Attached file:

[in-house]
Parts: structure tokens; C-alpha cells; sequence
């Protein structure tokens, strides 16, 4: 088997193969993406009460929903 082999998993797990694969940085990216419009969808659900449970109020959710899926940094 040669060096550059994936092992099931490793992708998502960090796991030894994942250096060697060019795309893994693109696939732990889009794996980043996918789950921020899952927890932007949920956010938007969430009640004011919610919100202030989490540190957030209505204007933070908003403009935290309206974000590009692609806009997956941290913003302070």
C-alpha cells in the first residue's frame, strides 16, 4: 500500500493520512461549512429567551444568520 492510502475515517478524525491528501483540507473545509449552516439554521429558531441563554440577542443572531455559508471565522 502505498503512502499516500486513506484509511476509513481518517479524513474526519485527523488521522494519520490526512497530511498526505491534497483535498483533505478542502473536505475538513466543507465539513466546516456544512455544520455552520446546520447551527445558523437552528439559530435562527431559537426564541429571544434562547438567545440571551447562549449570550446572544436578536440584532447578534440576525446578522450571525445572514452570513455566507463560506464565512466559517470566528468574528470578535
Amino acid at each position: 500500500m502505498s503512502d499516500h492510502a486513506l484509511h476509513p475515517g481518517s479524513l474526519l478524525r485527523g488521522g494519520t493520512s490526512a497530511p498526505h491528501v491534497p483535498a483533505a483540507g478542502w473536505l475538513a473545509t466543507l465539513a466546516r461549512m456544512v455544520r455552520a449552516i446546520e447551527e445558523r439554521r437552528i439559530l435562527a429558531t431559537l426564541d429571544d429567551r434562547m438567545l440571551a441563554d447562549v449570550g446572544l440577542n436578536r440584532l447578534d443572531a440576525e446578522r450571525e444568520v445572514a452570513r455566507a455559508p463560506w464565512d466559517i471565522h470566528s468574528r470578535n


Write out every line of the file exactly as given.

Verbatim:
[in-house]
Parts: structure tokens; C-alpha cells; sequence
């Protein structure tokens, strides 16, 4: 088997193969993406009460929903 082999998993797990694969940085990216419009969808659900449970109020959710899926940094 040669060096550059994936092992099931490793992708998502960090796991030894994942250096060697060019795309893994693109696939732990889009794996980043996918789950921020899952927890932007949920956010938007969430009640004011919610919100202030989490540190957030209505204007933070908003403009935290309206974000590009692609806009997956941290913003302070």
C-alpha cells in the first residue's frame, strides 16, 4: 500500500493520512461549512429567551444568520 492510502475515517478524525491528501483540507473545509449552516439554521429558531441563554440577542443572531455559508471565522 502505498503512502499516500486513506484509511476509513481518517479524513474526519485527523488521522494519520490526512497530511498526505491534497483535498483533505478542502473536505475538513466543507465539513466546516456544512455544520455552520446546520447551527445558523437552528439559530435562527431559537426564541429571544434562547438567545440571551447562549449570550446572544436578536440584532447578534440576525446578522450571525445572514452570513455566507463560506464565512466559517470566528468574528470578535
Amino acid at each position: 500500500m502505498s503512502d499516500h492510502a486513506l484509511h476509513p475515517g481518517s479524513l474526519l478524525r485527523g488521522g494519520t493520512s490526512a497530511p498526505h491528501v491534497p483535498a483533505a483540507g478542502w473536505l475538513a473545509t466543507l465539513a466546516r461549512m456544512v455544520r455552520a449552516i446546520e447551527e445558523r439554521r437552528i439559530l435562527a429558531t431559537l426564541d429571544d429567551r434562547m438567545l440571551a441563554d447562549v449570550g446572544l440577542n436578536r440584532l447578534d443572531a440576525e446578522r450571525e444568520v445572514a452570513r455566507a455559508p463560506w464565512d466559517i471565522h470566528s468574528r470578535n